Social Advertising

MNSTR, Lacoste, The Australian Open, and the Small Screen.

If you work with video, animation, or motion graphics for advertising, or promotional materials you should probably start thinking heavily about mobile outlets and how you will deliver content. Case in point, the video below from MNSTR for Lacoste and the Australian Open. This video showcases the work MNSTR created specifically for the small screen, and even more specifically for the short time frame, touch points like Instagram and Snapchat require. Simple, short, colorful animations paired with high quality sound design help to make these work. MNSTR did their homework and got their heads wrapped around the space these would presented in and pulled it off. This series of short animations were dribbled out over the two week event helping to extend the total reach of Lacoste’s efforts. 

Land Rover on Instagram is API Genius.

Woodstone

It’s pretty amazing how brands are beginning to take advantage of the Instagram API to create compelling advertising. Landrover has launched 2 Instagram campaigns that take full advantage of the smartphone applications ability to use video and seamless image blends to create a story built around the new Landcover discovery. Developed by Y&R New York, followers engage in two fictional stories. The first follows the adventures of two brothers in Kanab Utah. The second a young couple in Sawtooth National Forest Idaho. The campaign blends amazing landscape photography that has been stitched together to create a seamless, scrollable backdrop, and short video clips from each adventure. Both stories are viewable at @SolitudeInSawtooth, @BrotherhoodOfWonderstone on Instagram. At various points users can tap on specific images to learn skills in off-road driving, survival tips, and other outdoor techniques. This is such a great form of social advertising. It is engaging, without being a hard sell. It elevates the brand in a way that makes the Landcover Discovery even more desirable, and it engages with the target audience on a very transparent level. You really should look at this on your Instagram account if you can. The website version simply doesn’t do it justice. The video below from Digital Buzz shows it in action if you don’t want to, or have the time to check it out on your Instagram account.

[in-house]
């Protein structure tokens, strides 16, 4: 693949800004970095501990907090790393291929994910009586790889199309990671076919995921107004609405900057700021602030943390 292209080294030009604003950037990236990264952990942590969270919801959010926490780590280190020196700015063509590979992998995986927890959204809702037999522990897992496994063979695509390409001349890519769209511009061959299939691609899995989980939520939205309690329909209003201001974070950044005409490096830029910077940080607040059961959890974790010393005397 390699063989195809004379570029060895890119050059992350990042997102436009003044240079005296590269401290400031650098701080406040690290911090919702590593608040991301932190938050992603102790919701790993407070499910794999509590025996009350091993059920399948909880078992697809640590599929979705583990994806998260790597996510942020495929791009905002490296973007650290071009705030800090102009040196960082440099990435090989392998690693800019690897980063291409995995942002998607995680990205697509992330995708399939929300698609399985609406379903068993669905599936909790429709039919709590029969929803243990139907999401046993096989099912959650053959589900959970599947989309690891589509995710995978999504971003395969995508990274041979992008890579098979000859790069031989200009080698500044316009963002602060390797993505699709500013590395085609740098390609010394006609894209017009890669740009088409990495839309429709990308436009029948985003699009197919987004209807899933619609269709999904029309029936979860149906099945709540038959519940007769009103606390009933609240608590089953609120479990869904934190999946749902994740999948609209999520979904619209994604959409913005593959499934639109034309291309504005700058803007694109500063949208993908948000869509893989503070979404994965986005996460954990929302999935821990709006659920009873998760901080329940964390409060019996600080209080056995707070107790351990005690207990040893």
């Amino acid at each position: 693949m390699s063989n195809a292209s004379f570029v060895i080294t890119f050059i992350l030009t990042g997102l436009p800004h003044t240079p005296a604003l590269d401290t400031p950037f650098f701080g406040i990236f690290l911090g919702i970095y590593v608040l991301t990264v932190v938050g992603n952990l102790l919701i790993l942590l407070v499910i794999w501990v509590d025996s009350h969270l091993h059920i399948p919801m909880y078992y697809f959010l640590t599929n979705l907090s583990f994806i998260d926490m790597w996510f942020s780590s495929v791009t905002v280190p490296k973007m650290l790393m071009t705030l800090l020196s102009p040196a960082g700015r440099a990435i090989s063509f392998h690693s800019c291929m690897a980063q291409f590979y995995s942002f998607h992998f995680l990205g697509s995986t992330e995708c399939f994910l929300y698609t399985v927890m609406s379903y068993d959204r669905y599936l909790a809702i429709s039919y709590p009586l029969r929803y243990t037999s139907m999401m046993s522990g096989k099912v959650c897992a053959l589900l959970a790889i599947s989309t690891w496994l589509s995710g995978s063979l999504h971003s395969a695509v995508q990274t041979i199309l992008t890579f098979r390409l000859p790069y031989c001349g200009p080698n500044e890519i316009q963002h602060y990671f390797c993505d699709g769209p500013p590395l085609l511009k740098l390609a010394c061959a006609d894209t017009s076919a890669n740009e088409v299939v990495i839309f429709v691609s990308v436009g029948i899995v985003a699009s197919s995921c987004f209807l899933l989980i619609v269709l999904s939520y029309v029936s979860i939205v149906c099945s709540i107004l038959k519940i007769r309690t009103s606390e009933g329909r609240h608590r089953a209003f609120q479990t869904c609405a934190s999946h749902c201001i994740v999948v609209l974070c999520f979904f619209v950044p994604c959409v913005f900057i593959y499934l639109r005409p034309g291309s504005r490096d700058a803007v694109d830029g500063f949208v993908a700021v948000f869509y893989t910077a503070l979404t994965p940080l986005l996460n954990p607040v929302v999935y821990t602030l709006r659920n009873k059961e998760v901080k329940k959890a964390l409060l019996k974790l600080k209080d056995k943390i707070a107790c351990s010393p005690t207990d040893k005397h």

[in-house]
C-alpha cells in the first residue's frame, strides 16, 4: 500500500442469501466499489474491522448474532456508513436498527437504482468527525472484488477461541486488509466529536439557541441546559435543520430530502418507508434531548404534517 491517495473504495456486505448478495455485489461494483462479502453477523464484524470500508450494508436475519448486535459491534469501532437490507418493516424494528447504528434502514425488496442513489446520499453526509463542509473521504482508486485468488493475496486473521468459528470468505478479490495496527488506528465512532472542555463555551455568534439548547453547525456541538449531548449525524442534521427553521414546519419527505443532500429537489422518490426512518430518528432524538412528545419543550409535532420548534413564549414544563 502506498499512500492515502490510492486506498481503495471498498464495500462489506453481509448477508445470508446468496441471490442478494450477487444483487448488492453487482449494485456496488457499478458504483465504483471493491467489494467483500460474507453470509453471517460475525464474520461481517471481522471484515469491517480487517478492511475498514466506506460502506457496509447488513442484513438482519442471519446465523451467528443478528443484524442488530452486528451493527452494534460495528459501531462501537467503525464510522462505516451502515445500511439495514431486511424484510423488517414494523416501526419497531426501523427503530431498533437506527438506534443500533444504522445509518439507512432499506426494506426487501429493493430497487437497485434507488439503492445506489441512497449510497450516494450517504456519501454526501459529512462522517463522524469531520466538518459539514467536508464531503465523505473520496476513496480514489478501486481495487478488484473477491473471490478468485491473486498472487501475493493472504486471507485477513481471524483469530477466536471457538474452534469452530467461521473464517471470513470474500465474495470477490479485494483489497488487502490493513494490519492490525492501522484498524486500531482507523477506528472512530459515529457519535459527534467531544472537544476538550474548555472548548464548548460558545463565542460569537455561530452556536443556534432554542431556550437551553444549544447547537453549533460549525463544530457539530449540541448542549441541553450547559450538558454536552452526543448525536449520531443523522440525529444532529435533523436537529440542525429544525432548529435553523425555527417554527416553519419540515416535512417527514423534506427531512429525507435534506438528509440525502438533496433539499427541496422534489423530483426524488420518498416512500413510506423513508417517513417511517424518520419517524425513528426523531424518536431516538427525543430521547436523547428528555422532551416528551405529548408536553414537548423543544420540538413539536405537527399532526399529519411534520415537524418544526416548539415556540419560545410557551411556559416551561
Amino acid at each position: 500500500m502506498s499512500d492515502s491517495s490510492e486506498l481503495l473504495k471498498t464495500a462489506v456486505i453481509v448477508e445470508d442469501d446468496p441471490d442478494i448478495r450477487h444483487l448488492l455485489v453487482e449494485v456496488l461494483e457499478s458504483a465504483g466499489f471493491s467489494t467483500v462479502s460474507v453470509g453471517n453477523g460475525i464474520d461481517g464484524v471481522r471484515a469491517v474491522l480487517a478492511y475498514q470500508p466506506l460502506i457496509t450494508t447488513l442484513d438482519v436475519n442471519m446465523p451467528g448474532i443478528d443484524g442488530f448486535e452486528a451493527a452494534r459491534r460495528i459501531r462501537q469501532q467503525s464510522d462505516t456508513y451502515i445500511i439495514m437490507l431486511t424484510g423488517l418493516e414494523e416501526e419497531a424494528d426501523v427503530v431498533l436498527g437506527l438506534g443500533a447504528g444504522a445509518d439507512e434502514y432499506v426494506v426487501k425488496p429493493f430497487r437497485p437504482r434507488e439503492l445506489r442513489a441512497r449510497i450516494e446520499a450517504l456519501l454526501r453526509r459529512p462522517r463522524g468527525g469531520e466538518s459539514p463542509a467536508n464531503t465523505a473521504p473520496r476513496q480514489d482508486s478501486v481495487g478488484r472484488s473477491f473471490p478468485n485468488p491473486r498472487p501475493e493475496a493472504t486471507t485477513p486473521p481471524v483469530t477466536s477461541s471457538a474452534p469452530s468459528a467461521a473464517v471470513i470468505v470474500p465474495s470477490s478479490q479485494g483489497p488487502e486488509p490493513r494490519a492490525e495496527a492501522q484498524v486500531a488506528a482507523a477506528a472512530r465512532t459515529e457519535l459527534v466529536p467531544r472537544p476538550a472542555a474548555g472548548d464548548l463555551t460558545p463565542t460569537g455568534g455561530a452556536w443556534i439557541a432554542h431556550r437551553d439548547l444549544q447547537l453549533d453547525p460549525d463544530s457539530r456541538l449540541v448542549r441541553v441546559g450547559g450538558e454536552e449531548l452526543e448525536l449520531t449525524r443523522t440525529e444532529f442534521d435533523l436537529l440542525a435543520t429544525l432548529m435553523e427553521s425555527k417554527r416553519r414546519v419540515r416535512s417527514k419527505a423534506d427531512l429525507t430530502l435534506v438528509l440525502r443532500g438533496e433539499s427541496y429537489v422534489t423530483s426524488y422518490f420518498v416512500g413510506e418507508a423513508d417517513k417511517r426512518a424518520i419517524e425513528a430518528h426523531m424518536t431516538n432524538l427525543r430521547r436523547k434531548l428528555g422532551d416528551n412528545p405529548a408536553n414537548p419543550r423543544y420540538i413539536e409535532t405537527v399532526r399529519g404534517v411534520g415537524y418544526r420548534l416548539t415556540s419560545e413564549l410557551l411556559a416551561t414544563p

The Instagram Ikea Catalog.

here is an interesting use of Instagram in terms of advertising without feeling quite so much like an ad or an online catalog.

Ikea Russia created  an “Instagram Catalog Website” for a 34 piece designer collection of products. The Instagram account used the tagging feature to promote items and encouraged followers to share images and videos of their own Ikea PS 2014 products using the same hash tags. The campaign snagged over 15,000 followers in less than a week. With the “Instagram Catalog Website” functioning much like a microsite, the cross linking feature allowed each product to build out it’s own Instagram microsite for each product. The social sharing users generate with their own photos tagged with the product’s Instagram name allowed the campaign to go viral.

Oh and the cost was marginal for Ikea Russia.

Vertasium Explains the Facebook “Like” Fraud.